Children Need Health Coverage
Today, around 95%of kids in the U.S. have health insurance coverage—that’s many more than even a decade ago. These children receive their health care coverage through an array of programs.
Compared to uninsured kids, children with health coverage are more likely to attend school, graduate from high school and become healthier adults who have a greater ability to give back. Without a strong national investment in children’s health, kids are less likely to live healthy and productive lives.
- Medicaid is a jointly funded federal-state health insurance program that provides affordable coverage to children in low-income families and to kids with special health care needs.
- In the course of a year, 37 million children rely on Medicaid at some point for health care services. This important program provides children with access to comprehensive, pediatric-specific benefits critical to their healthy development.
- Children represent more than 40% of Medicaid enrollees, but account for less than 20% of Medicaid spending.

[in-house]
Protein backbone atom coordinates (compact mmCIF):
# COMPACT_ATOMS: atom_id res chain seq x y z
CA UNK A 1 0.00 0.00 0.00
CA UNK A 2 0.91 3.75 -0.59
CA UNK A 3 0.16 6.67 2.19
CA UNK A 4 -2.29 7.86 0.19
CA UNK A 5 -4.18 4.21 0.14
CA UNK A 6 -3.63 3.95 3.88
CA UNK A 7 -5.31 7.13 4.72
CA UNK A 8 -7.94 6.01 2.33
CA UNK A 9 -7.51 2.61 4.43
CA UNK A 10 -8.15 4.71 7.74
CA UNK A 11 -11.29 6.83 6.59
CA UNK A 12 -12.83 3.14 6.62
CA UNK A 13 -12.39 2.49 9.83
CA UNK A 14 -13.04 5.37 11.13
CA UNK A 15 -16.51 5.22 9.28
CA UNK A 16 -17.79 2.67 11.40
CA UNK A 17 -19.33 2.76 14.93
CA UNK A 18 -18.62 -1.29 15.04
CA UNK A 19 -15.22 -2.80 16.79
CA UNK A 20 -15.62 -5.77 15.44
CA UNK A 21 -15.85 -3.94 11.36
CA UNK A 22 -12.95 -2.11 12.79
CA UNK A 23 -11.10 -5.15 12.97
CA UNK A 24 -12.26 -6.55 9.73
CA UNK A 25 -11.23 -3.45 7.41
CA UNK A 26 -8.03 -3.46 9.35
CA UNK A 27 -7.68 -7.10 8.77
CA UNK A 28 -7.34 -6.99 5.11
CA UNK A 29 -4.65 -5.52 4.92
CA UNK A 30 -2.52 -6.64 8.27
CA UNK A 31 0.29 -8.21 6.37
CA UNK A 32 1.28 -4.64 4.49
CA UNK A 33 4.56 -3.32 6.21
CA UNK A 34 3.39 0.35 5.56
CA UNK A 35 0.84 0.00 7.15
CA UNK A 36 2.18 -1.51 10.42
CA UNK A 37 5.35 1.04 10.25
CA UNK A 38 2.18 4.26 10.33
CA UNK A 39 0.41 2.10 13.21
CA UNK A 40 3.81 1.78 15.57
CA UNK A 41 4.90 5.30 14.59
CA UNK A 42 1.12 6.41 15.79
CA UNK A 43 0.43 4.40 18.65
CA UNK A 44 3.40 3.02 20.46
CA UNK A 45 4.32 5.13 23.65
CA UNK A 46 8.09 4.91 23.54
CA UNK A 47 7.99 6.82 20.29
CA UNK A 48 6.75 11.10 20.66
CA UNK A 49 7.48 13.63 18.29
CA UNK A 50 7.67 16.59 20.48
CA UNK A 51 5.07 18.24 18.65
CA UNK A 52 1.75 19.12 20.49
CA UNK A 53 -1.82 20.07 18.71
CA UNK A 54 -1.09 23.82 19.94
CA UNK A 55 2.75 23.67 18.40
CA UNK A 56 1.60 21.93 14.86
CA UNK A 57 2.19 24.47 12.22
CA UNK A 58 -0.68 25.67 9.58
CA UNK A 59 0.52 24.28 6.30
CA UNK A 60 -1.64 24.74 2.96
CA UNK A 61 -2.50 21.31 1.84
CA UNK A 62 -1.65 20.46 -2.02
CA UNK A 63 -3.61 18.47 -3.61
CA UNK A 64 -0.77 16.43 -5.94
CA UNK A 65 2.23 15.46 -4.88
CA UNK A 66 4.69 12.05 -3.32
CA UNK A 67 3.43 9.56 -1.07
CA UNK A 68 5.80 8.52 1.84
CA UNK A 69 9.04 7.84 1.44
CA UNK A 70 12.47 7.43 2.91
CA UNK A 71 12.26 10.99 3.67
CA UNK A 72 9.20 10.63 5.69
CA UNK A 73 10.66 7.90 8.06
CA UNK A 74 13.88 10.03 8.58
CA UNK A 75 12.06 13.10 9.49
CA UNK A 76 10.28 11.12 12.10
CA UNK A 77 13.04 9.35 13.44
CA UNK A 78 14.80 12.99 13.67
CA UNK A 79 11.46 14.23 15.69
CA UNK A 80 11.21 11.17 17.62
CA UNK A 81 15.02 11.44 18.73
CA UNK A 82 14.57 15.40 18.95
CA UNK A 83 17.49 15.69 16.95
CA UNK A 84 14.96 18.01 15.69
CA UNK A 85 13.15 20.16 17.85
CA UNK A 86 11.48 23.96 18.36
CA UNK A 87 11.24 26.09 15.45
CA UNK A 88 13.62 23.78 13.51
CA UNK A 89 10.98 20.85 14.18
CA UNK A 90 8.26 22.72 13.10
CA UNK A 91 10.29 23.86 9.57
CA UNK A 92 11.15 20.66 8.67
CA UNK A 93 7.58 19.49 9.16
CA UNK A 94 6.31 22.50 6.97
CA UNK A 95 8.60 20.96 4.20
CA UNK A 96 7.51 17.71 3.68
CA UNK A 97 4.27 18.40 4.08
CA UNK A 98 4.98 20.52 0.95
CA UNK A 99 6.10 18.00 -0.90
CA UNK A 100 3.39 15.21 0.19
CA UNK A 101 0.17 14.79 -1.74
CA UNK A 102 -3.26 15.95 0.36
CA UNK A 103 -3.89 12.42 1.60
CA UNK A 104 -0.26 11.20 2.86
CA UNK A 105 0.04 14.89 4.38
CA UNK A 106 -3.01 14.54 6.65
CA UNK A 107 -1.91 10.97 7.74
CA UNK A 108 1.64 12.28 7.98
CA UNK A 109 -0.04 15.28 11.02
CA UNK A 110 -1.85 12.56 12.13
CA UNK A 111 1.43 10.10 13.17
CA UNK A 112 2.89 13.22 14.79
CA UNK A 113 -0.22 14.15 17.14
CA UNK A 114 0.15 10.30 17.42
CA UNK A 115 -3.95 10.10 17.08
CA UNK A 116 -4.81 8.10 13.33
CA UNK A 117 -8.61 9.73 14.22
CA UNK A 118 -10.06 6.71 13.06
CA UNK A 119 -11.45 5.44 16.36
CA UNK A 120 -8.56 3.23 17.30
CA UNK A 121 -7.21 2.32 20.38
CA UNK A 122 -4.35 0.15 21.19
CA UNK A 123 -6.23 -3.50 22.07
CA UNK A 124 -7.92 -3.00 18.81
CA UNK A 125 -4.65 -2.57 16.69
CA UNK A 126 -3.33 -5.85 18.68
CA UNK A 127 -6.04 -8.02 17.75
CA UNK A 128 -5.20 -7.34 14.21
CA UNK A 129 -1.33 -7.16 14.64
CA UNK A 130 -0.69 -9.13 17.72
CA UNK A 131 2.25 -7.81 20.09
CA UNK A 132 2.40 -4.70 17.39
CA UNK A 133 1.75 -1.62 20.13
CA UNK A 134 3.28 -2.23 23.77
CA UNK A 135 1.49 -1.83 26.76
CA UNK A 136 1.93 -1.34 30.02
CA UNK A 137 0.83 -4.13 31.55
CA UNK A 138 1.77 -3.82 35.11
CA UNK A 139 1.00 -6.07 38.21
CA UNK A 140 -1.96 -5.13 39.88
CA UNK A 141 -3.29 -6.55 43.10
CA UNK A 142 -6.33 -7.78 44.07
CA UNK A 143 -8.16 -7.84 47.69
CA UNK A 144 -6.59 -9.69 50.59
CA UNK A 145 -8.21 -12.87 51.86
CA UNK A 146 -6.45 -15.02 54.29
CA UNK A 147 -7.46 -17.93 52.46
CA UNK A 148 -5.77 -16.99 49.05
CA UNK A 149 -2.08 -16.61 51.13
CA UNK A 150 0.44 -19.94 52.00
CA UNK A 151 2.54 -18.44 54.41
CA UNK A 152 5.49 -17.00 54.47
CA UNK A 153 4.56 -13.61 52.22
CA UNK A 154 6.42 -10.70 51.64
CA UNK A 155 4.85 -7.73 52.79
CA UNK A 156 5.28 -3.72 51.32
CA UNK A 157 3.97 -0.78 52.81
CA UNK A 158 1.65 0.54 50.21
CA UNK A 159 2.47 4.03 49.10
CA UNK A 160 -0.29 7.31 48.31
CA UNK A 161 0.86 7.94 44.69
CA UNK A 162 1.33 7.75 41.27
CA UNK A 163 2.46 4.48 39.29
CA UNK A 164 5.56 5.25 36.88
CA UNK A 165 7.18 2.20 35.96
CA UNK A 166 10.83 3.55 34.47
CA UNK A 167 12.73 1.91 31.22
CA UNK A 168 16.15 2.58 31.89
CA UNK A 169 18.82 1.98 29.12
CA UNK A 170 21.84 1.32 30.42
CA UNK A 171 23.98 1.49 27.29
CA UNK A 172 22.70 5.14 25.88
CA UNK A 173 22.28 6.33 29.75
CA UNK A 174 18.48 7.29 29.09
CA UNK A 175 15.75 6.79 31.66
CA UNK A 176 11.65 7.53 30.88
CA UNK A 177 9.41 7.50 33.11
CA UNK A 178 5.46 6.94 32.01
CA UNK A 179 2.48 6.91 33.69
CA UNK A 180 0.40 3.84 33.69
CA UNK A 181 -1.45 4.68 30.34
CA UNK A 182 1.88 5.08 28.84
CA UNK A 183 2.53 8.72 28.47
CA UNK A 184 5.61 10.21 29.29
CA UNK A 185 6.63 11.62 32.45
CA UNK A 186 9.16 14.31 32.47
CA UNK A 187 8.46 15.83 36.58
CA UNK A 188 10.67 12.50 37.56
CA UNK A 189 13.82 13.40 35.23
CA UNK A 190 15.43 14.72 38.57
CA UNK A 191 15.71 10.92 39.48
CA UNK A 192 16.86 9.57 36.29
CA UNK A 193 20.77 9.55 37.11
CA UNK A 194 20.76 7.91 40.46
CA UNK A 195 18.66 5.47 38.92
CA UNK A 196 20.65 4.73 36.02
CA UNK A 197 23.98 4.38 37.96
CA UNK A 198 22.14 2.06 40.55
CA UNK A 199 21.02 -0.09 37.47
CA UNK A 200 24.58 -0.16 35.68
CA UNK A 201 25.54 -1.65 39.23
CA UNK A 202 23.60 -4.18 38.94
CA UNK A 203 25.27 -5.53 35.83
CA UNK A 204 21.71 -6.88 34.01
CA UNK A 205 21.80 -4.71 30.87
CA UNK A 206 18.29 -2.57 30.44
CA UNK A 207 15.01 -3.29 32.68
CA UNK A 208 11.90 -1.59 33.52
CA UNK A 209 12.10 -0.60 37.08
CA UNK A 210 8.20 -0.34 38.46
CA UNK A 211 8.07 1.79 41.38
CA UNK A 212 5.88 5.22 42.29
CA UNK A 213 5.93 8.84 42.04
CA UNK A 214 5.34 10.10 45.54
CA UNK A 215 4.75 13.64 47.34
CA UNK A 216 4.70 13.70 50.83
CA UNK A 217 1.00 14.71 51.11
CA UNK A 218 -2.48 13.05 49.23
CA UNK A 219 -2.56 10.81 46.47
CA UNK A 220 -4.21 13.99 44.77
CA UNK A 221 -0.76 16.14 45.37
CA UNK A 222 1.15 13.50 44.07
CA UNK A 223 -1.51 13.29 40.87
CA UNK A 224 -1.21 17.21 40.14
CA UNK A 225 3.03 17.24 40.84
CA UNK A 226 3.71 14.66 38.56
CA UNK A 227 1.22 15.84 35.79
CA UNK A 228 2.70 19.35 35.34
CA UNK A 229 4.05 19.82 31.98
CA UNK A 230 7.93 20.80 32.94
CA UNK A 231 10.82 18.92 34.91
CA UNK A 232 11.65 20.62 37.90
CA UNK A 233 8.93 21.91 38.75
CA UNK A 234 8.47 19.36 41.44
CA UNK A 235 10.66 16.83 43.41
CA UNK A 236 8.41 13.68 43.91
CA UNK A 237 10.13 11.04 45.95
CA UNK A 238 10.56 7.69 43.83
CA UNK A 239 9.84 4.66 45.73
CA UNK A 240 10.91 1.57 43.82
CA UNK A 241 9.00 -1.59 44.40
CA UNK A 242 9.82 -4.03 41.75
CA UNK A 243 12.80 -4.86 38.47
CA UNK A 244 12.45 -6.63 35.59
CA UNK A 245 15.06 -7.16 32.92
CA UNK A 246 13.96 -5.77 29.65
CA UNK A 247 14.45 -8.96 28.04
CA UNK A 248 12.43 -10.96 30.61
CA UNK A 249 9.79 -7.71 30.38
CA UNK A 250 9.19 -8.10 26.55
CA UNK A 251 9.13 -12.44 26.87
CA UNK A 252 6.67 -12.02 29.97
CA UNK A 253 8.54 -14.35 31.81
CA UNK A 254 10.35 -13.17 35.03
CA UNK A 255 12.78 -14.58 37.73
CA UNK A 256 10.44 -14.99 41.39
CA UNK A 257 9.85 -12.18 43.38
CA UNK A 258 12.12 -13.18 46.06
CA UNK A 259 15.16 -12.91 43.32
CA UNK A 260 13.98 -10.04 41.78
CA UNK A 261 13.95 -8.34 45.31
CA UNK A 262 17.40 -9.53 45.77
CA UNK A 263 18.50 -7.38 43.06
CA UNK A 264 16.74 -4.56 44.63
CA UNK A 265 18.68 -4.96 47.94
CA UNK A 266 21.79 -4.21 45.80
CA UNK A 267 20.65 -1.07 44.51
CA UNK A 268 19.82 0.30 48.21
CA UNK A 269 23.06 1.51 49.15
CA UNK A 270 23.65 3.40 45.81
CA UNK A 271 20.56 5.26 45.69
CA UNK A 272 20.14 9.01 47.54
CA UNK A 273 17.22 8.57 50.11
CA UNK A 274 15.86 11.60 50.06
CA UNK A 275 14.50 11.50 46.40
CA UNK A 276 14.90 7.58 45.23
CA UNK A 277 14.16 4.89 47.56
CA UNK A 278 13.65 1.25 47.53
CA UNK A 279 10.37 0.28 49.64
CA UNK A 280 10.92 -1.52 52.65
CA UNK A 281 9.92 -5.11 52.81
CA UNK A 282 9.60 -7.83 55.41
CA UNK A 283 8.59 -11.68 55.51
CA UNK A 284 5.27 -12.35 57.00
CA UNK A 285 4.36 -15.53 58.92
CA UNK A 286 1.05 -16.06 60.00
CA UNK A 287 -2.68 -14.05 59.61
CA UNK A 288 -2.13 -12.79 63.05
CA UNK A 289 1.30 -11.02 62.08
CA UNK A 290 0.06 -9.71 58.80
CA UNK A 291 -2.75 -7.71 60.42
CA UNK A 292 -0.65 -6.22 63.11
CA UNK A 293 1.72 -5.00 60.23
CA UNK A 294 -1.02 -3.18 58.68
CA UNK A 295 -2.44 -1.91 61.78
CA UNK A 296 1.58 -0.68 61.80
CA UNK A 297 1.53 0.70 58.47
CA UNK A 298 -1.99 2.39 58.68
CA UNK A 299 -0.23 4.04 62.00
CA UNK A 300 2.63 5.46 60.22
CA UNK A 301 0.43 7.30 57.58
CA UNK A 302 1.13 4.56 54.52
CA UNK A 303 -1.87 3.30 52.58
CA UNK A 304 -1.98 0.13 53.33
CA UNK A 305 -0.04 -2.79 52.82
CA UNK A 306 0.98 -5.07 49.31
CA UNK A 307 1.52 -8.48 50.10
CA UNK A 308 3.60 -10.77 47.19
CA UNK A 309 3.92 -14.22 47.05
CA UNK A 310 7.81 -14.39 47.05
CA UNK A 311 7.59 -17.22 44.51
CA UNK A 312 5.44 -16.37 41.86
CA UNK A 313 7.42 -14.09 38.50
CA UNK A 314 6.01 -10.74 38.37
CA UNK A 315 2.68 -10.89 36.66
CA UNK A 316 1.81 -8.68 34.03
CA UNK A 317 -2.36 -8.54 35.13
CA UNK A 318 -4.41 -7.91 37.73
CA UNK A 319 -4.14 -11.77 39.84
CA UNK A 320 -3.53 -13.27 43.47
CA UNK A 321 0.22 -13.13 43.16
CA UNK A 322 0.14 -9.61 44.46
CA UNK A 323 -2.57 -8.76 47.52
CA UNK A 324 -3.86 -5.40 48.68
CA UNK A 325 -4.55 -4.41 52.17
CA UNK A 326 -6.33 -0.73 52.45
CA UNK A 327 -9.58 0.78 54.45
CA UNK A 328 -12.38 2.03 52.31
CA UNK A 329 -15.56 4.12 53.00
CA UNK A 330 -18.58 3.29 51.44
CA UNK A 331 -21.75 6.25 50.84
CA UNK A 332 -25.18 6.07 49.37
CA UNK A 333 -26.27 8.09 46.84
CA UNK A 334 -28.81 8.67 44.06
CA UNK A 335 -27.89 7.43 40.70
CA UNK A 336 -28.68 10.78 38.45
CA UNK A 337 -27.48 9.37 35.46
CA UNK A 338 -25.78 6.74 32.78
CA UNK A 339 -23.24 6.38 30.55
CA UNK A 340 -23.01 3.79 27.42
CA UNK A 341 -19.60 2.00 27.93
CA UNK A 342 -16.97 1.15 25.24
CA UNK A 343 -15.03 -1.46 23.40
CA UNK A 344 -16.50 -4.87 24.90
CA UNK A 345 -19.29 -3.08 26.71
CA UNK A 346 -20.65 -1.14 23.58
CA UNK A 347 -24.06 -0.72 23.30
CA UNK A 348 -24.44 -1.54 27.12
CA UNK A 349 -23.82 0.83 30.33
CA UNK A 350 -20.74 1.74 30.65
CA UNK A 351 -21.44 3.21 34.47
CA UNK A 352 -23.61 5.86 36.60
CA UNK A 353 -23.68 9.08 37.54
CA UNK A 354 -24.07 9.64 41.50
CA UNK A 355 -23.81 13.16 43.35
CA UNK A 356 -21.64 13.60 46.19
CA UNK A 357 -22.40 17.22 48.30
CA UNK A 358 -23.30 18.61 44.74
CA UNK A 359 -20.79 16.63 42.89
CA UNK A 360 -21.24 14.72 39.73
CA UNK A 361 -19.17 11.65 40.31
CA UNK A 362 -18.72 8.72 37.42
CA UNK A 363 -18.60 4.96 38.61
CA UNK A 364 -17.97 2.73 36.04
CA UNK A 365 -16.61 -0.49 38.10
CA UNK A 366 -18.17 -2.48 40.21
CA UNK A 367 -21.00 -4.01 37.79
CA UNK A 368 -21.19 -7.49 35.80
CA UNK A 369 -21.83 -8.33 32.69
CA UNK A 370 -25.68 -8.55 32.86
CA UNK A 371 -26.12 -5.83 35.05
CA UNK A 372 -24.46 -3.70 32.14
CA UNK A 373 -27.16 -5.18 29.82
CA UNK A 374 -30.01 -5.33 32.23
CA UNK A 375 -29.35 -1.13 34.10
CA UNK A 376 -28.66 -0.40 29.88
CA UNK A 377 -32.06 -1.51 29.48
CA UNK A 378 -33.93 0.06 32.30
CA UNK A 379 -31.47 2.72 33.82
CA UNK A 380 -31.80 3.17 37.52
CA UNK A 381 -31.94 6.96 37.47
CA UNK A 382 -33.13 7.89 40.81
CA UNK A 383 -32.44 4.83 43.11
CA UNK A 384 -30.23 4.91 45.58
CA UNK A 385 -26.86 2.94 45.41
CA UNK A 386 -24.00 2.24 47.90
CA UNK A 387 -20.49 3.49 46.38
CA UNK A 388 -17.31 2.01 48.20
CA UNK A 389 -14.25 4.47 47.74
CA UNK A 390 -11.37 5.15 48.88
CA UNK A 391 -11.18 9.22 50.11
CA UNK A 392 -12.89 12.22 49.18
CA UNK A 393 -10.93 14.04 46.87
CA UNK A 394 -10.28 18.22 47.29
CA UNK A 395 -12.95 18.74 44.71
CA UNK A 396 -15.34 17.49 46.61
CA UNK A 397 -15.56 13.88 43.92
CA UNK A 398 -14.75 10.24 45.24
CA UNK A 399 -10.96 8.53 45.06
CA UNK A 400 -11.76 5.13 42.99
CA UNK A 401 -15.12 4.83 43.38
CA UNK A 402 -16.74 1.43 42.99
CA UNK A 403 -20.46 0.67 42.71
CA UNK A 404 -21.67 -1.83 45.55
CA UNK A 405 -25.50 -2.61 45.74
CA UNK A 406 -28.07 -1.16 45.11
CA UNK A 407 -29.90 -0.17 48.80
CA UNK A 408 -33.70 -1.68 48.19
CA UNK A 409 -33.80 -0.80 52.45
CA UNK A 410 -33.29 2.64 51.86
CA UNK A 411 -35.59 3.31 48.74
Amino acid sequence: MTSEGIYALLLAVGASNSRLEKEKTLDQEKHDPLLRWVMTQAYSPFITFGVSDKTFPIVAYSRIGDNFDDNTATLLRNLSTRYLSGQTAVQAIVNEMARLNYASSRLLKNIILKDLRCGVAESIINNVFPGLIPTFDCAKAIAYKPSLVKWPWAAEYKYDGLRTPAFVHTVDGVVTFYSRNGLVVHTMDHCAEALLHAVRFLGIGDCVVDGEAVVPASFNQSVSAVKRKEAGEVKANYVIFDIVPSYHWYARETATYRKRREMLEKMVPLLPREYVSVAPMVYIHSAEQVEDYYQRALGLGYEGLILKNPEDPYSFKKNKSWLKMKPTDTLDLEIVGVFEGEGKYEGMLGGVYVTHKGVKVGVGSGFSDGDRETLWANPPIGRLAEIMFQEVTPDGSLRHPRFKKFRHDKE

Children’s Health Insurance Program
- About 9 million children receive coverage via the CHIP program.
- CHIP is a federal-state health coverage program that provides health insurance coverage for low-income children and pregnant women with incomes that are too high to qualify for Medicaid.
- CHIP is designed with children’s needs in mind, including pediatric-specific benefits and cost-sharing protections.
Children Need Access to Care
Even though most children in the U.S. have insurance coverage, access to care continues to be an issue. The population of kids in the U.S. is growing, but the number of pediatric providers is holding steady, or in the case of some pediatric specialties, decreasing.
Behavioral Health for Kids and Teens
From April to October 2020, hospitals across the U.S. saw a 24% increase in the proportion of mental health emergency department visits for kids ages 5 to 11, and a 31% increase for children and adolescents ages 12 to 17. Our kids and teens face a mental health crisis.
Access to Pediatricians and Specialists
Fewer physicians but more kids means longer wait times. Children’s hospitals typically aim for clinic wait lists to be no longer than two weeks. But in certain specialties experiencing shortages, the wait time is much longer. For instance, the average wait time to see a pediatric neurologist is almost nine weeks.
Drug Costs and Shortages
- Ensuring access to necessary and lifesaving medicines, as well as vaccines, is critical to the health and well-being of our nation’s children.
- In recent years, drug costs and shortages have become all too common in the U.S., reaching unprecedented levels.
- This a complex problem with a lot of factors to consider. Today’s lawmakers are working to understand market factors that may play a role.